Na K ATPase adenosine triphosphate ATP and astrocytic glutam
Na+/K+-ATPase, (+)- Corydaline and astrocytic glutamate transporters act together to maintain sodium and potassium gradients and the proper activities of EAAT1 and EAAT2 (Rose et al., 2009; Sheean et al., 2013); nevertheless, in present study, Na+/K+-ATPase activity was shown to be increased as from 24 h. It is possible to suggest that such augmented activity is a compensatory mechanism to reduce the extracellular potassium content and to decrease the electrical stimulation caused by the changes in electrolytes distribution (Kinjo et al., 2007; Yang et al., 1994). Moreover, glycolytic enzymes and mitochondria are also required to support astrocytic glutamate uptake (Genda et al., 2011; Sheean et al., 2013). Genda et al. (2011) demonstrated that either glycolysis or oxidative phosphorylation are sufficient to support transport, but when both are inhibited, glutamate transport is severely compromised (Genda et al., 2011). Thus, it is possible that the acute energetic demand imposed after the event caused the partial inhibition of EAAT1 and EAAT2, whereas the augmented Na+/K+-ATPase activity could be partially responsible for the increased EAAT2 expression.
An increase of EAAT2 is reported to exert significant neuroprotective effects 7 days after focal cerebral ischemia (Fontana, 2015; Harvey et al., 2011). Yatomi et al. (2013) showed that chronic cerebral hypoperfusion resulted in a transient up-regulation of glial glutamate transporter EAAT2 (Yatomi et al., 2013). Likewise, several reports show distinct changes in the EAAT's expression patterns according to the protocol of brain lesion (Martinez-Lozada et al., 2016; Sánchez-Mendoza et al., 2010). The ROCK/Rho system seems to play a major role in determining the cell surface expression of EAAT1/2 and interfere with astrocytic morphology, contractility, migration, proliferation and survival (Lau et al., 2011; Pellegrin and Mellor, 2007; Riento and Ridley, 2003). Therefore, considering the diversity of aforementioned results, the differential contribution of EAAT1 and EAAT2 expression to brain ischemia remains to be elucidated.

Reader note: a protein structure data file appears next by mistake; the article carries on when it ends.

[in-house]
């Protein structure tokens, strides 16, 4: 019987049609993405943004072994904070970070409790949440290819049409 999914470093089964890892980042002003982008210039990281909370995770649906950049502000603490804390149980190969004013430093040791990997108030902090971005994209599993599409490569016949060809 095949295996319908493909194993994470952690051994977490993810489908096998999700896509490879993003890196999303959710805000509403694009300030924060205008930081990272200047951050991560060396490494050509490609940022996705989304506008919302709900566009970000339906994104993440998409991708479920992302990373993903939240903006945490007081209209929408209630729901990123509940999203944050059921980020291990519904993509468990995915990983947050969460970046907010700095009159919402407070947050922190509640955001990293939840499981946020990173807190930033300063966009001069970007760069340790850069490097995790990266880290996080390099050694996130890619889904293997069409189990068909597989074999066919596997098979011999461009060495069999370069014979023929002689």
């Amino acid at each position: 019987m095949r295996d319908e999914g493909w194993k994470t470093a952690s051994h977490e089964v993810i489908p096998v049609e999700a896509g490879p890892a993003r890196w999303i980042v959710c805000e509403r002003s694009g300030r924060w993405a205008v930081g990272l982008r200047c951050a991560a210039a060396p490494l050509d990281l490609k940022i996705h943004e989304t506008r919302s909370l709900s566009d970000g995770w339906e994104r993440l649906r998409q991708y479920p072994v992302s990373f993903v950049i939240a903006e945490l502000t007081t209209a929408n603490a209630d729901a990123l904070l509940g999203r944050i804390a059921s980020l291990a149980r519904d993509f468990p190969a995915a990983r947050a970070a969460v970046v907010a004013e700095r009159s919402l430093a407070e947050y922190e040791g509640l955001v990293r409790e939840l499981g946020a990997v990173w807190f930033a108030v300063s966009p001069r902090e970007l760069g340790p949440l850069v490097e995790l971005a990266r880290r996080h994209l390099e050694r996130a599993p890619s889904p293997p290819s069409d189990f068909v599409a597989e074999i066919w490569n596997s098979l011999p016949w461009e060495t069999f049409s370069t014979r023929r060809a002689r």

Introduction Nowadays it is estimated that human daily consumed between 30–200 mg /Kg of l-Glutamate (l-Glu) (Beyreuther et al., 2007; Fernandez-Tresguerres Hernández, 2005; He et al., 2011). An important contributor to l-Glu intake is monosodium glutamate a food additive widely used to increase the flavor of the food (Halpern, 2000). Since several researchers in the 70´s showed neuronal necrosis following l-Glu administration (Burde et al., 1971; Olney and Sharpe, 1969), the neurotoxicity of this aminoacid has been intensively studied, especially in the first stages of life. Thus, a consensus meeting on safety of monosodium glutamate on 2007 stated that placental barrier avoid the passage of glutamate from maternal plasma to fetusses (Beyreuther et al., 2007). There are, however, evidence that suggest that glutamate passes to circulation and finally may reach Central Nervous System (CNS) of fetusses following maternal oral consumption of l-Glu (Hermanussen et al., 2006). Concerning lactation period, the effect of maternal oral consumption of l-Glu on suckling babies remains elusive. It is known, however, that maternal milk contains large amounts of free aminoacids (Baldeón et al., 2014), especially glutamate and glutamine which represent nearly of 50% of total (Agostoni et al., 2000; Chuang et al., 2005; Elmastas et al., 2008; Sarwar, 2001) and some investigators have also suggested that maternal diet may change the concentration of free aminoacids in breast milk (Lindblad and Rahimtoola, 1974; Wurtman and Fernstrom, 1979). Although the role of free aminoacids in maternal milk is not completely understood, it is suggested that glutamate may play a relevant role in the growth and development of breast-fed infant by acting as neurotransmitter in the brain among others functions (Zhang et al., 2013). In the CNS l-Glu acts as an excitatory neurotransmitter being involved in key brain processes such as development, learning and memory formation. The actions of l-Glu are mediated by a group of membrane receptors named glutamate receptors which include ionotropic (iGluRs) and metabotropic (mGluRs) glutamate receptors. iGluRs are ligand-gated ion channels responsible for fast excitatory neurotransmission and which have been further subdivided into three types (AMPA, NMDA and Kainate) according to the response to agonist. mGluRs belong to G-protein coupled receptor (GPCR) superfamily and have been subclassified into three groups: Group I (mGluR1 and mGluR5) which stimulate phospholipase C (PLC) activity through a Gq/11 protein, Group II (mGluR2 and mGluR3) and Group III (mGluR4, mGluR6, mGluR7 and mGluR8) which inhibit adenylyl cyclase (AC) activity through a Gi/o protein (Pin and Acher, 2002; Pin et al., 2003). mGluRs are distributed throughout CNS where modulate neuronal excitability and synaptic transmission (Niswender and Conn, 2010). The activity of group I-mGluR is significantly increased in developing brain which allowed to suggest that group I-mGluR could play a relevant role during brain development (Romano et al., 1996).